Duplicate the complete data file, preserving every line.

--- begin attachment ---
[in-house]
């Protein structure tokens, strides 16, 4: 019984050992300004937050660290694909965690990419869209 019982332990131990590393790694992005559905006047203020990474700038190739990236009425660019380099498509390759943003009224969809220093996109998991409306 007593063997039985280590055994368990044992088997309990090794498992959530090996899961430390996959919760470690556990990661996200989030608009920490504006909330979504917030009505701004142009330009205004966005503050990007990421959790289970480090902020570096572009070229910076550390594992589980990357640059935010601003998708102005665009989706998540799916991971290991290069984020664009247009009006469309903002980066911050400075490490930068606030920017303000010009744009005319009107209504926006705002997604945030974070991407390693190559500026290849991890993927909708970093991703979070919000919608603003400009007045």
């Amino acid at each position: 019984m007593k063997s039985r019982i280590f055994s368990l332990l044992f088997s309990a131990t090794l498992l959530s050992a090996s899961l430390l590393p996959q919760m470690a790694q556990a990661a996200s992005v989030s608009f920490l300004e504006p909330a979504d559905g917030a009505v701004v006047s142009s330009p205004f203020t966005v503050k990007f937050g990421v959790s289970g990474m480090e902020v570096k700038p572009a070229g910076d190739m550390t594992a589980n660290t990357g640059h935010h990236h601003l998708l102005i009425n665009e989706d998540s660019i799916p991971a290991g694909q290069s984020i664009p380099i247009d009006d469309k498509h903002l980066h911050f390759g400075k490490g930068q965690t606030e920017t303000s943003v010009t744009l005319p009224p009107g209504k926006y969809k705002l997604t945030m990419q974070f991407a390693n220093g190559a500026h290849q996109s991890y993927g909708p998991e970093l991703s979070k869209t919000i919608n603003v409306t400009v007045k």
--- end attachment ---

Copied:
[in-house]
């Protein structure tokens, strides 16, 4: 019984050992300004937050660290694909965690990419869209 019982332990131990590393790694992005559905006047203020990474700038190739990236009425660019380099498509390759943003009224969809220093996109998991409306 007593063997039985280590055994368990044992088997309990090794498992959530090996899961430390996959919760470690556990990661996200989030608009920490504006909330979504917030009505701004142009330009205004966005503050990007990421959790289970480090902020570096572009070229910076550390594992589980990357640059935010601003998708102005665009989706998540799916991971290991290069984020664009247009009006469309903002980066911050400075490490930068606030920017303000010009744009005319009107209504926006705002997604945030974070991407390693190559500026290849991890993927909708970093991703979070919000919608603003400009007045």
């Amino acid at each position: 019984m007593k063997s039985r019982i280590f055994s368990l332990l044992f088997s309990a131990t090794l498992l959530s050992a090996s899961l430390l590393p996959q919760m470690a790694q556990a990661a996200s992005v989030s608009f920490l300004e504006p909330a979504d559905g917030a009505v701004v006047s142009s330009p205004f203020t966005v503050k990007f937050g990421v959790s289970g990474m480090e902020v570096k700038p572009a070229g910076d190739m550390t594992a589980n660290t990357g640059h935010h990236h601003l998708l102005i009425n665009e989706d998540s660019i799916p991971a290991g694909q290069s984020i664009p380099i247009d009006d469309k498509h903002l980066h911050f390759g400075k490490g930068q965690t606030e920017t303000s943003v010009t744009l005319p009224p009107g209504k926006y969809k705002l997604t945030m990419q974070f991407a390693n220093g190559a500026h290849q996109s991890y993927g909708p998991e970093l991703s979070k869209t919000i919608n603003v409306t400009v007045k």